Au Pair Vacation – Best Practices

Au Pairs get 2 weeks paid vacation (14 days Monday through Sunday – not 14 weekdays) and 1 1/2 consecutive days off per week. One full weekend off per month is also a requirement. 

Vacation time should be taken as mutually agreed upon time. If a host family requests that their au pair accompany them on a family vacation and she provides childcare, this does not count as her vacation and the family should cover all her expenses. I would suggest that the host family discuss this and decide on dates for the au pair’s vacation within the au pair’s first couple of months in the home. 

Here are some best practices to successfully set it up:


Question: How do you balance the au pair’s work and personal time while on vacation together? How do you clarify when he/she is on duty vs off duty when things are less clear outside of the home? How do you handle entrance fees or other additional expenses during the trip?

Answer # 1: If we invite our au pair on vacation and she is working, we pay for everything. We try to build in time for her to take advantage of the area we are visiting. We also establish set times that the au pair is “working” and all other times she is just a “family member.” If she is not working, we expect her to help out as a family member would.

Answer # 2: We do our best to sit down at the beginning of our year and outline the American holidays they get (outside the 2 weeks), any planned vacations we have, time we know she will have off, and try and figure out the best time for her to take her two (calendar) weeks. It (usually) works just fine.

Answer # 3: We let our our au pair choose what she would like to do. We have certain times where vacations aren’t allowed (Christmas, Thanksgiving, the kid’s birthday’s). Other times are up for grabs. Our family vacation includes some working time for her so she does NOT count it towards her vacation. She does not work on Christmas, Thanksgiving, etc.

Answer # 4: When our au pair comes on vacation with us, we tell her the specific hours that she’s “on-duty”, so she knows when her down time will be. We pay for meals/entrances, etc. when she is on duty. We invite her along during her off time, but she can decline if she wants to. We also make sure she gets some time out and about, so she can sight see on her own if she wants to, (e.g. Drop her off at a museum, in a downtown area, etc.)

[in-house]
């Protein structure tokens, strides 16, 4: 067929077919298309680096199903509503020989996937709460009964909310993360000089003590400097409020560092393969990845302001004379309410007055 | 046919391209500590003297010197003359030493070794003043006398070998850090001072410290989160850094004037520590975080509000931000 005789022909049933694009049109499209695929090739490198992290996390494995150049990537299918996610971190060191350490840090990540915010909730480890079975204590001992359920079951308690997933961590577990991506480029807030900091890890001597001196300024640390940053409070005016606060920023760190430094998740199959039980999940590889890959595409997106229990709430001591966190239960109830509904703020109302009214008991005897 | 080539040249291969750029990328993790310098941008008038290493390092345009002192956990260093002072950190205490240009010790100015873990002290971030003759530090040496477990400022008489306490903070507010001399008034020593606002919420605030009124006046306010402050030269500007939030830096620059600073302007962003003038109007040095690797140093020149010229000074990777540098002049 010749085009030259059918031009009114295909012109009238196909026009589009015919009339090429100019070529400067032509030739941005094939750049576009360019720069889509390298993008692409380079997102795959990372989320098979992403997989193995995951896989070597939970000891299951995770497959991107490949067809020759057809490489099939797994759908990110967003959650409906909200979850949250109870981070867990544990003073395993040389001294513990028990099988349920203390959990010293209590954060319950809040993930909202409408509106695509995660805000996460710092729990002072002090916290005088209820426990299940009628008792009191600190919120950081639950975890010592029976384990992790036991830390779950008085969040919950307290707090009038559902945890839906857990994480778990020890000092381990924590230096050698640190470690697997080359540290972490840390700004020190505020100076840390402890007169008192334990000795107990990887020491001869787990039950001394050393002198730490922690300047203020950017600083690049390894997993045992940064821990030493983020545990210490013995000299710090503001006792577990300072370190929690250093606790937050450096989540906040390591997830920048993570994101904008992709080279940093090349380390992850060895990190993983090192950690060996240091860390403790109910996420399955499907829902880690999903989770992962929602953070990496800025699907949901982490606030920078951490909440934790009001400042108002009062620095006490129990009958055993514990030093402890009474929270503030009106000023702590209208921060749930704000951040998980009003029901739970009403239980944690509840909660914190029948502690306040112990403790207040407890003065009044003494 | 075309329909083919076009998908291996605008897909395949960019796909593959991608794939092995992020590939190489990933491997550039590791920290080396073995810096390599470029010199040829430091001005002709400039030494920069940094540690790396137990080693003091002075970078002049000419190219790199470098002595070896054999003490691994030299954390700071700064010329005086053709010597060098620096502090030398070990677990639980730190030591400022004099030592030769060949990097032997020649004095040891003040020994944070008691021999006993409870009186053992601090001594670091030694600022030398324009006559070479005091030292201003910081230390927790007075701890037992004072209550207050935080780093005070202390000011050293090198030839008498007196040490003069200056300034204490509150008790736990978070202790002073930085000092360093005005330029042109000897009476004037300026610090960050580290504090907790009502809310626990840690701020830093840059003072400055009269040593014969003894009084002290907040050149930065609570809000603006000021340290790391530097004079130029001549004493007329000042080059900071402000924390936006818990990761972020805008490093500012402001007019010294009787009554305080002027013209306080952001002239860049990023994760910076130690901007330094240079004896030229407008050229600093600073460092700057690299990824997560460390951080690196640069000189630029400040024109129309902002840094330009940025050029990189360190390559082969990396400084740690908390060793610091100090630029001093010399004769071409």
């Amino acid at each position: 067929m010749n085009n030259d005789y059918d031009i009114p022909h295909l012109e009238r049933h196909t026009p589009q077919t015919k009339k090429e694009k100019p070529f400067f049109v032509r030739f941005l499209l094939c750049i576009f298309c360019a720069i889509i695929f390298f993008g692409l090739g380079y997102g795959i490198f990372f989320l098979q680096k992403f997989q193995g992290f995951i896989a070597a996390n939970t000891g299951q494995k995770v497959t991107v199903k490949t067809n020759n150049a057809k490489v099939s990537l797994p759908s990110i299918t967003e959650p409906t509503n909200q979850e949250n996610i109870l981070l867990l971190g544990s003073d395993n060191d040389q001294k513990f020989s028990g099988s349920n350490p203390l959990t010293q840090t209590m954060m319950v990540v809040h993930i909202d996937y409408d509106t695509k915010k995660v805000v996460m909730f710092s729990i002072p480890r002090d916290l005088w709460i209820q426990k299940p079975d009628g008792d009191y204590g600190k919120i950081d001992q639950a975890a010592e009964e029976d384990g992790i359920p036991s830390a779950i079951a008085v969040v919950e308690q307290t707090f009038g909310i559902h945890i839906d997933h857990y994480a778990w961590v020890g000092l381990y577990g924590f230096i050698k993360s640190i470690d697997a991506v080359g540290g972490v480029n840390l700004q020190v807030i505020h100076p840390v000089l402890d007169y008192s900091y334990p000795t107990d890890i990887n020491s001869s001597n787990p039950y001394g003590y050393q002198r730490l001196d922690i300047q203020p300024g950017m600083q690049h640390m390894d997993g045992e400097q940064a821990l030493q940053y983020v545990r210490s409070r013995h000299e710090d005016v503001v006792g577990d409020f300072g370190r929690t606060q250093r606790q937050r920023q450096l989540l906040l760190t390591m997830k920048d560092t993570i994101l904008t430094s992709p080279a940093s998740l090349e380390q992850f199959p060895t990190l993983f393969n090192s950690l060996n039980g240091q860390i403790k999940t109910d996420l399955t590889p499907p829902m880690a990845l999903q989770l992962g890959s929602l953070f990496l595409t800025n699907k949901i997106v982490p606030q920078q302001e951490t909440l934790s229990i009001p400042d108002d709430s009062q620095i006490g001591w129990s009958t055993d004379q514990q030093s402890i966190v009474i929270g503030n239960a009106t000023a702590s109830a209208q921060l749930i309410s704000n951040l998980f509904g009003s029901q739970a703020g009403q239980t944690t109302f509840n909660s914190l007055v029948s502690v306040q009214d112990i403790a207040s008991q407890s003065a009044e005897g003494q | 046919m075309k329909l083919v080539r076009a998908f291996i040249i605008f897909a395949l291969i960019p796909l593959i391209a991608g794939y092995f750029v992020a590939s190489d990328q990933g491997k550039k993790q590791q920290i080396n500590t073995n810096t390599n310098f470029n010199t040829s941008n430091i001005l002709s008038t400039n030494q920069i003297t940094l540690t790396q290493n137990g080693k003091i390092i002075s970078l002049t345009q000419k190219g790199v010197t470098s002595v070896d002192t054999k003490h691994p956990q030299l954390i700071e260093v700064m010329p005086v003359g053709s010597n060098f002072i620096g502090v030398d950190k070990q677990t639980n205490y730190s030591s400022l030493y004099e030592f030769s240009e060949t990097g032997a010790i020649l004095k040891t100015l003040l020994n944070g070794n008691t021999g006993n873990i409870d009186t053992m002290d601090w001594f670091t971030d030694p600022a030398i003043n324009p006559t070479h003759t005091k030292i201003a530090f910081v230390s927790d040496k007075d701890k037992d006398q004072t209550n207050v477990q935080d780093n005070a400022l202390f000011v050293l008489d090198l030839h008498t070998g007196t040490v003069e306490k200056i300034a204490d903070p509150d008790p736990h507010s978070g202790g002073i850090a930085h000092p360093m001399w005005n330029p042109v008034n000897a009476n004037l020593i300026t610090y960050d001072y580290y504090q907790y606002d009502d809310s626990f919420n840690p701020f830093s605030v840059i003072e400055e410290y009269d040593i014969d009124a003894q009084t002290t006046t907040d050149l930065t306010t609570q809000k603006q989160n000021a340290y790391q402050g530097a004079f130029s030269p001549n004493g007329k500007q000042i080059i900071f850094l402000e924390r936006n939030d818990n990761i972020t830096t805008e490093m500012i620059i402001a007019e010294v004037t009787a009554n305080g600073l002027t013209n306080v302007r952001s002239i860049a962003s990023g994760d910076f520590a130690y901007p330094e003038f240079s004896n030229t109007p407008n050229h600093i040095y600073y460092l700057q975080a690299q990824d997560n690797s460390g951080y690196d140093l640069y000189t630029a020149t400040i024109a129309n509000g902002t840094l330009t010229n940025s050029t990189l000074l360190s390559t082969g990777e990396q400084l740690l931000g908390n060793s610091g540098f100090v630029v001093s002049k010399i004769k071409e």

• Be open, upfront, and have clear expectations for your au pair when traveling together
  • Have a set schedule with her duties while traveling together as they will look different from the normal routine at home.
  • Let your au pair know what her expenses will be when she is “off-duty”.
  • Travel Time – Sticky one- how do you count hours on the plane or a long car ride as “on-duty”? Rule of thumb -If the au pair isn’t helping with the kids on the flight or has the iPod on during the car journey then count HALF the hours as “on duty”. You can look at it as though they may be going to an exciting destination – they also can’t do what they might want to do during that time.  (Remember – Even while on vacation an au pair can only work a total of 10 hours per day and 45 hours per week and must still have 1 1/2 days off per week consecutively. Host children’s nighttime and nap time hours are still counted as working hours)

I hope you’ve found this information helpful as you plan out the next year with your au pair and make wonderful memories together.  If you have additional questions don’t hesitate to contact me directly.

Jennifer Morrow



Wednesday, 7 June 2017 4:46 PM


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